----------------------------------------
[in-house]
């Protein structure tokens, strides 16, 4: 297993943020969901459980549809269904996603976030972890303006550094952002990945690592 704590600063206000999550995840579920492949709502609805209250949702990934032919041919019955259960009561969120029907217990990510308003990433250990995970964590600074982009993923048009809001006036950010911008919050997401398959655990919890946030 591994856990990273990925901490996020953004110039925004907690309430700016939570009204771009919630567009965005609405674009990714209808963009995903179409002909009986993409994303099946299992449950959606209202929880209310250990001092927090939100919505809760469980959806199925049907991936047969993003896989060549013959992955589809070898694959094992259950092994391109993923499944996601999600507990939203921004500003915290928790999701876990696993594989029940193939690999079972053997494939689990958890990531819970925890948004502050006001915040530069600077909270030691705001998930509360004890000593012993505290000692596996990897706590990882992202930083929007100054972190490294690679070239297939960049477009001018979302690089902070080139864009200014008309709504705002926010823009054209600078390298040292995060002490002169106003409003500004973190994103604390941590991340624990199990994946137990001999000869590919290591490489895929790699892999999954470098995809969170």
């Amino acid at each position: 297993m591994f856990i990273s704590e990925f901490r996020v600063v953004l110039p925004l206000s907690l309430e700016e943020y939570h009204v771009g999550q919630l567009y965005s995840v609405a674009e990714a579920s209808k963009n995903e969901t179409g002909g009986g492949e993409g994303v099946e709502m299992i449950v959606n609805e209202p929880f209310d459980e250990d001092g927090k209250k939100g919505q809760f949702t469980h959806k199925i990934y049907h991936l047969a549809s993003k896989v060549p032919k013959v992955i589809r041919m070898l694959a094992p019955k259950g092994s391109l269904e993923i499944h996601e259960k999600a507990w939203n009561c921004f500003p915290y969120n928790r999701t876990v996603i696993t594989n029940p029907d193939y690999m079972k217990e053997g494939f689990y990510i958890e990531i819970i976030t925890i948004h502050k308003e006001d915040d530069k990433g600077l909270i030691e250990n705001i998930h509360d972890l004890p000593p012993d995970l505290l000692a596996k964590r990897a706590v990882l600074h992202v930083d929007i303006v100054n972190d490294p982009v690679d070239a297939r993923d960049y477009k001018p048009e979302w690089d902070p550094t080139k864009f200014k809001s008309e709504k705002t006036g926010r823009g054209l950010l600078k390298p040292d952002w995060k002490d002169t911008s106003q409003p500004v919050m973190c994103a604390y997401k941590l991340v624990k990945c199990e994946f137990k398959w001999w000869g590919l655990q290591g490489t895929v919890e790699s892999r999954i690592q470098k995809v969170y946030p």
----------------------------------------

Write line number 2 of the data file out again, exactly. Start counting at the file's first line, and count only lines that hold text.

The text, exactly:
């Protein structure tokens, strides 16, 4: 297993943020969901459980549809269904996603976030972890303006550094952002990945690592 704590600063206000999550995840579920492949709502609805209250949702990934032919041919019955259960009561969120029907217990990510308003990433250990995970964590600074982009993923048009809001006036950010911008919050997401398959655990919890946030 591994856990990273990925901490996020953004110039925004907690309430700016939570009204771009919630567009965005609405674009990714209808963009995903179409002909009986993409994303099946299992449950959606209202929880209310250990001092927090939100919505809760469980959806199925049907991936047969993003896989060549013959992955589809070898694959094992259950092994391109993923499944996601999600507990939203921004500003915290928790999701876990696993594989029940193939690999079972053997494939689990958890990531819970925890948004502050006001915040530069600077909270030691705001998930509360004890000593012993505290000692596996990897706590990882992202930083929007100054972190490294690679070239297939960049477009001018979302690089902070080139864009200014008309709504705002926010823009054209600078390298040292995060002490002169106003409003500004973190994103604390941590991340624990199990994946137990001999000869590919290591490489895929790699892999999954470098995809969170």